What could you do to manage some of these bad habits and strengthen your relationships as a result?

2)   Schedule Time To Build Relationships.

Relationships need TLC just like everything else. Try this exercise…

Write down your top 8 Relationships?


What specific strategies could you undertake each week to enhance the relationship you have with that person?

(Ideas – spend more time, get to know a personal interest, discover their strengths, just listen (don’t talk), invite them for a coffee, find out if you have any similar interests)

3)   Avoid Gossiping

No more need to be said. Just don’t do it!!

You know how much it hurts when the gossip is about you. So why inflict that on others.

4)   Practice Forgiveness.

I know that sometimes people just plain and simple piss us off. And a lot of the time, we tend to hold a grudge and end up not talking to this colleague for days, even weeks.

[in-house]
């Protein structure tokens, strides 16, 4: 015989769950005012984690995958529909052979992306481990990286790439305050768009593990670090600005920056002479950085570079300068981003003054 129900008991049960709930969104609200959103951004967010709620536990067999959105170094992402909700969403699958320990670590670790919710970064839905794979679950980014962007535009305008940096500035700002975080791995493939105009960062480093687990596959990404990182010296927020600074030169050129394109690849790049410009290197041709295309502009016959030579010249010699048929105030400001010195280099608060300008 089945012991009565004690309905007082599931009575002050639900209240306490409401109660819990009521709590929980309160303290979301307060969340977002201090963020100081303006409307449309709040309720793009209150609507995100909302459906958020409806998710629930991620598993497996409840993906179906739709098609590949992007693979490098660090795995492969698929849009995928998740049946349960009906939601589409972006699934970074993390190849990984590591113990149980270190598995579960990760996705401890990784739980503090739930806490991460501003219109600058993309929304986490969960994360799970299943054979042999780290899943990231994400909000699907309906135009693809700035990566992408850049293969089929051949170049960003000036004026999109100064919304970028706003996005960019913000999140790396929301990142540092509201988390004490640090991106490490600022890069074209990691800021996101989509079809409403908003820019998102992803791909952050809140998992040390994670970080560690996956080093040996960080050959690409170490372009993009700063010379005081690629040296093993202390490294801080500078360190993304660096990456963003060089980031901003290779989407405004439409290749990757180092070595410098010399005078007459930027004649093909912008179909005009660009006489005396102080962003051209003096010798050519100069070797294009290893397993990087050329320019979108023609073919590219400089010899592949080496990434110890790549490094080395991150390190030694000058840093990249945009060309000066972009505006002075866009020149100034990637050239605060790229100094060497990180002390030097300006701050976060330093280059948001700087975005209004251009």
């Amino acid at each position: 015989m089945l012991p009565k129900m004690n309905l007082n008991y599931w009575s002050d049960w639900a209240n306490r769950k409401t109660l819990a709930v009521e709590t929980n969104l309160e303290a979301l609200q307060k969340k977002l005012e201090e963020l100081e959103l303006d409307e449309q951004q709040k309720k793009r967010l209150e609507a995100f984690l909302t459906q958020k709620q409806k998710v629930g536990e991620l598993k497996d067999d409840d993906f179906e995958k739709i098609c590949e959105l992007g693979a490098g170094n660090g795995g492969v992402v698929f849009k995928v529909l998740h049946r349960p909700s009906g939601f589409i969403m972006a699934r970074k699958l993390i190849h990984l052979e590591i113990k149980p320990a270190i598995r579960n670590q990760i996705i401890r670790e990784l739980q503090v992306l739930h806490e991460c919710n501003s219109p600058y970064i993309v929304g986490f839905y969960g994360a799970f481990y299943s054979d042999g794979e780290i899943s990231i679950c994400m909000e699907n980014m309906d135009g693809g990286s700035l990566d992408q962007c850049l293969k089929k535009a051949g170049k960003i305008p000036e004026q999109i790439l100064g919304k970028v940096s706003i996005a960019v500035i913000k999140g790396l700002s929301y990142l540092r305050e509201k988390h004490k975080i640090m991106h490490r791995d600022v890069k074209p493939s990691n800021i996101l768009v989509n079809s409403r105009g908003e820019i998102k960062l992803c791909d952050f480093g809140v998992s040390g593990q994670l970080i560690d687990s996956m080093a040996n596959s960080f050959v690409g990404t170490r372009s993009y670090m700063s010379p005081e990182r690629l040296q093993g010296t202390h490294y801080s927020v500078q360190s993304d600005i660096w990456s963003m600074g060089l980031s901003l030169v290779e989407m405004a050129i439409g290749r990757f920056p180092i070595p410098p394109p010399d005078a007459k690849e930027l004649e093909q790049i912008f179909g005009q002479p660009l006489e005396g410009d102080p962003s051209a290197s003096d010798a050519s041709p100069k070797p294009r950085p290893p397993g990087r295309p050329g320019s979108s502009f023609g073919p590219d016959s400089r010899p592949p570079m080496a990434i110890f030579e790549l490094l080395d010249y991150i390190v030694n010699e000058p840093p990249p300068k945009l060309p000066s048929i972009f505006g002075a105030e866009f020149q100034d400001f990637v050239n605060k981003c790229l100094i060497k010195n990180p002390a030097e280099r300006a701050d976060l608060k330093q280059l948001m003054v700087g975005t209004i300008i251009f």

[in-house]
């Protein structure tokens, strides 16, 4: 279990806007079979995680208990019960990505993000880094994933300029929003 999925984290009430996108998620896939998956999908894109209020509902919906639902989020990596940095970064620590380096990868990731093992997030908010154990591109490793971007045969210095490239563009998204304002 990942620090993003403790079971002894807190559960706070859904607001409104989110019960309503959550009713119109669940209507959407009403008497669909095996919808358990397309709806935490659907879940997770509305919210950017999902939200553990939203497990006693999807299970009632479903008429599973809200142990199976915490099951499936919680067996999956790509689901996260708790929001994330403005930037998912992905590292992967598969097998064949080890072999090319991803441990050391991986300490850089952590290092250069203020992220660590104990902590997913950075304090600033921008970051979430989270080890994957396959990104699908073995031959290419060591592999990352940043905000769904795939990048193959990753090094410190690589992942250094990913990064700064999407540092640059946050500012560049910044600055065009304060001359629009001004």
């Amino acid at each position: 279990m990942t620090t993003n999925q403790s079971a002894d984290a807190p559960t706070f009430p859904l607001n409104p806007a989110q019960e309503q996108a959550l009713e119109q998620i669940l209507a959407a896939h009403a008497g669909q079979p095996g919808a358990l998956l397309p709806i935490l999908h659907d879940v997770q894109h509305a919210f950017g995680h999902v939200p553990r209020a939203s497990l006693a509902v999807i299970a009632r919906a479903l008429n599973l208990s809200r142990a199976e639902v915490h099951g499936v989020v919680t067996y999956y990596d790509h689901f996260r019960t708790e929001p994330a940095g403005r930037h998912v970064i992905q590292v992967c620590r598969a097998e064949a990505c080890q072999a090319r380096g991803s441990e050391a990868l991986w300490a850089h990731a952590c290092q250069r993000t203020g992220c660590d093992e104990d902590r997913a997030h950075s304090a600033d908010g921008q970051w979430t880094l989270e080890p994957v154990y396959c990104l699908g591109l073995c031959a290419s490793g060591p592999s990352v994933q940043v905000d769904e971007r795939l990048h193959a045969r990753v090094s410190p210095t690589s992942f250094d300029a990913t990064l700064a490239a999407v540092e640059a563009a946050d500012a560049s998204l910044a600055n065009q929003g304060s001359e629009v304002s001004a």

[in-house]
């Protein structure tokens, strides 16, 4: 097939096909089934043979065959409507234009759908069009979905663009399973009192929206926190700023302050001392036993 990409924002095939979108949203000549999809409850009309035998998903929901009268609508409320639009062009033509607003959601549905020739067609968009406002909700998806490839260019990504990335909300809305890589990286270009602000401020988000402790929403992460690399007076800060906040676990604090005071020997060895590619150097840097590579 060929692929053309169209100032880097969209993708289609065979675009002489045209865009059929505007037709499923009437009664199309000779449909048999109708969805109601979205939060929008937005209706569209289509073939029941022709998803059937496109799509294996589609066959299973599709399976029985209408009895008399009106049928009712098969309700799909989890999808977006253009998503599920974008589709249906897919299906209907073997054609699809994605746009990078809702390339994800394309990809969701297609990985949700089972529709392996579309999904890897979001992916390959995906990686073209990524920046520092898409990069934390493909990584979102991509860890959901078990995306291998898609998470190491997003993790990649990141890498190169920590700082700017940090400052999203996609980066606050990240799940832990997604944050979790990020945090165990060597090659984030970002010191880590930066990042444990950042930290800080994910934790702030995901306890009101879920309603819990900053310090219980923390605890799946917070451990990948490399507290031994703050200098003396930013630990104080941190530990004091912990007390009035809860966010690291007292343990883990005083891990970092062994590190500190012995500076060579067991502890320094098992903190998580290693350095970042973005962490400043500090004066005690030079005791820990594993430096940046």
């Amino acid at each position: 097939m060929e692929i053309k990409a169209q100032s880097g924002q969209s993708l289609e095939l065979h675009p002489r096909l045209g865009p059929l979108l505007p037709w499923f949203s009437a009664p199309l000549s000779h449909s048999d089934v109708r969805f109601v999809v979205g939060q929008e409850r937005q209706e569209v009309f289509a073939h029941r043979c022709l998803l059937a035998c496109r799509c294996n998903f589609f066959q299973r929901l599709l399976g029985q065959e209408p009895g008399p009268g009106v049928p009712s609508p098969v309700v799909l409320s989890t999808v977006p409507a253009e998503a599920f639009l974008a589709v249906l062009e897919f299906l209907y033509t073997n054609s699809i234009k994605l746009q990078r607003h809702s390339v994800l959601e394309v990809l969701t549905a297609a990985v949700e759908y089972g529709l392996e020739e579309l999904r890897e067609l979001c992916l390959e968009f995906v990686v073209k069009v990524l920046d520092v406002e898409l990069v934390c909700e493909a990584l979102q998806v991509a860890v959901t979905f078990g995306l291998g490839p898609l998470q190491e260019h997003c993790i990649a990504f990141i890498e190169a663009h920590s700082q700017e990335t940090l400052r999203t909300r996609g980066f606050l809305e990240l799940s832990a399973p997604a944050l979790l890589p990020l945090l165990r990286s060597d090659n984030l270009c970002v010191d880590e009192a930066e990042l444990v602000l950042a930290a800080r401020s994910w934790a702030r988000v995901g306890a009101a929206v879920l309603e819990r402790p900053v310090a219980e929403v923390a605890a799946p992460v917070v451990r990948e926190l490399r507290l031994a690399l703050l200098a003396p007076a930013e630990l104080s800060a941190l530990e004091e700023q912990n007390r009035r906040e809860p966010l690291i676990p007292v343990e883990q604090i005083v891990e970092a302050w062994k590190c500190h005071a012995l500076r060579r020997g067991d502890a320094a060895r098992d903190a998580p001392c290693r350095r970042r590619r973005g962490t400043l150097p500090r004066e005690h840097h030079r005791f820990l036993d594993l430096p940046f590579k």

But you know what… it’s just plain exhausting and draining to keep this up.

So how can we practice forgiveness?

Now don’t confuse forgiveness with forgive and forget. Forgiveness just means we no longer feel resentment and anger toward the other person. In other words, we let go of the emotion. Try this forgiveness exercise

1.   Write a paragraph on your view

2.   Write a paragraph on the other persons view

3.   Write a paragraph as an observer (fly on the wall)

I did this exercise with a client recently and she recognised with a laugh that “the fly on the wall didn’t really give a shit…. So why do I?”

5)   Flex Your Style.

Self-Awareness is one of the cornerstones of Emotional Intelligence. So ask yourself, do you have a clear idea of your communication and behavioural style? Do you have a clear understanding of your colleague’s communication and behavioural style? Now do you “flex” your style to fit the person you are communicating with? Are you speaking with someone who is quite analytical and therefore wants details? Are you speaking with someone who is people oriented and likes to explore ideas with lots of discussion? Or are you speaking with someone who is very efficiency oriented and just wants the facts?